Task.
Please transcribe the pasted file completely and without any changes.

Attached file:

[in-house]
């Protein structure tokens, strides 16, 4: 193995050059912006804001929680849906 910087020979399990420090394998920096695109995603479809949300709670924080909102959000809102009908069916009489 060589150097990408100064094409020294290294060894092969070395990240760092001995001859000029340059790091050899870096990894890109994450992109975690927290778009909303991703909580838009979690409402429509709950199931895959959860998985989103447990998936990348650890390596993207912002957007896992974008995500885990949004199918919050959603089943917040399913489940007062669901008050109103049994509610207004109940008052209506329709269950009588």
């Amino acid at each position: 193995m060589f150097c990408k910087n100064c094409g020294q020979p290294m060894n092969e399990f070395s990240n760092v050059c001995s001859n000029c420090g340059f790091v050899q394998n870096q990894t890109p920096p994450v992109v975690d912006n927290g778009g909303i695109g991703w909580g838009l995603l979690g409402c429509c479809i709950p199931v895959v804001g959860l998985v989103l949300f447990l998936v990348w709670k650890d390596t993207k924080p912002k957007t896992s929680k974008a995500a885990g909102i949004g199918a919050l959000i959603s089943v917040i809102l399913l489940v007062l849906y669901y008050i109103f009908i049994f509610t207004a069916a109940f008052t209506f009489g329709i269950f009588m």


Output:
[in-house]
């Protein structure tokens, strides 16, 4: 193995050059912006804001929680849906 910087020979399990420090394998920096695109995603479809949300709670924080909102959000809102009908069916009489 060589150097990408100064094409020294290294060894092969070395990240760092001995001859000029340059790091050899870096990894890109994450992109975690927290778009909303991703909580838009979690409402429509709950199931895959959860998985989103447990998936990348650890390596993207912002957007896992974008995500885990949004199918919050959603089943917040399913489940007062669901008050109103049994509610207004109940008052209506329709269950009588």
């Amino acid at each position: 193995m060589f150097c990408k910087n100064c094409g020294q020979p290294m060894n092969e399990f070395s990240n760092v050059c001995s001859n000029c420090g340059f790091v050899q394998n870096q990894t890109p920096p994450v992109v975690d912006n927290g778009g909303i695109g991703w909580g838009l995603l979690g409402c429509c479809i709950p199931v895959v804001g959860l998985v989103l949300f447990l998936v990348w709670k650890d390596t993207k924080p912002k957007t896992s929680k974008a995500a885990g909102i949004g199918a919050l959000i959603s089943v917040i809102l399913l489940v007062l849906y669901y008050i109103f009908i049994f509610t207004a069916a109940f008052t209506f009489g329709i269950f009588m």